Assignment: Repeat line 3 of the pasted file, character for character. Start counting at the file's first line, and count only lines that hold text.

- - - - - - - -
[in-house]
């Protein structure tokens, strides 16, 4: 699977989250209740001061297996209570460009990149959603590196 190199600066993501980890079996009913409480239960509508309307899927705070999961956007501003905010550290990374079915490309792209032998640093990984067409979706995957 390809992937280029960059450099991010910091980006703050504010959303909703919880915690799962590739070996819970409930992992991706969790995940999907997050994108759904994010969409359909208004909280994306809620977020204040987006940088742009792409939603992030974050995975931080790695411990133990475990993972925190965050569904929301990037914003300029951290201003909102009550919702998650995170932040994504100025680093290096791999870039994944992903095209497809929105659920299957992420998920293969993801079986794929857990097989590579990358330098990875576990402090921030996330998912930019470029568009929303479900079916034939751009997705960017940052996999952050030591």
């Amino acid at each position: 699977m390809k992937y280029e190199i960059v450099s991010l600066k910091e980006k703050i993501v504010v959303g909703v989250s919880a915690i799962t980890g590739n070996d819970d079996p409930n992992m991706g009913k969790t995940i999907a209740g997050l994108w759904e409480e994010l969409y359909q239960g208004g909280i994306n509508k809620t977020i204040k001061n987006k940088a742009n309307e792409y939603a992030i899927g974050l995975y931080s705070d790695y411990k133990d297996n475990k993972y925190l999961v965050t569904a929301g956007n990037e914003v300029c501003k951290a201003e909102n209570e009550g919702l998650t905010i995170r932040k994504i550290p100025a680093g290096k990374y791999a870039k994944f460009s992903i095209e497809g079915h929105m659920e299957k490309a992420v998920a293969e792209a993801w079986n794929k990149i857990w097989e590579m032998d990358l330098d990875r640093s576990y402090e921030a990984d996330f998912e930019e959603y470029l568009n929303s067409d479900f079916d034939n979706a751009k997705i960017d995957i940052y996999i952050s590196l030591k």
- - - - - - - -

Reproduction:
């Amino acid at each position: 699977m390809k992937y280029e190199i960059v450099s991010l600066k910091e980006k703050i993501v504010v959303g909703v989250s919880a915690i799962t980890g590739n070996d819970d079996p409930n992992m991706g009913k969790t995940i999907a209740g997050l994108w759904e409480e994010l969409y359909q239960g208004g909280i994306n509508k809620t977020i204040k001061n987006k940088a742009n309307e792409y939603a992030i899927g974050l995975y931080s705070d790695y411990k133990d297996n475990k993972y925190l999961v965050t569904a929301g956007n990037e914003v300029c501003k951290a201003e909102n209570e009550g919702l998650t905010i995170r932040k994504i550290p100025a680093g290096k990374y791999a870039k994944f460009s992903i095209e497809g079915h929105m659920e299957k490309a992420v998920a293969e792209a993801w079986n794929k990149i857990w097989e590579m032998d990358l330098d990875r640093s576990y402090e921030a990984d996330f998912e930019e959603y470029l568009n929303s067409d479900f079916d034939n979706a751009k997705i960017d995957i940052y996999i952050s590196l030591k």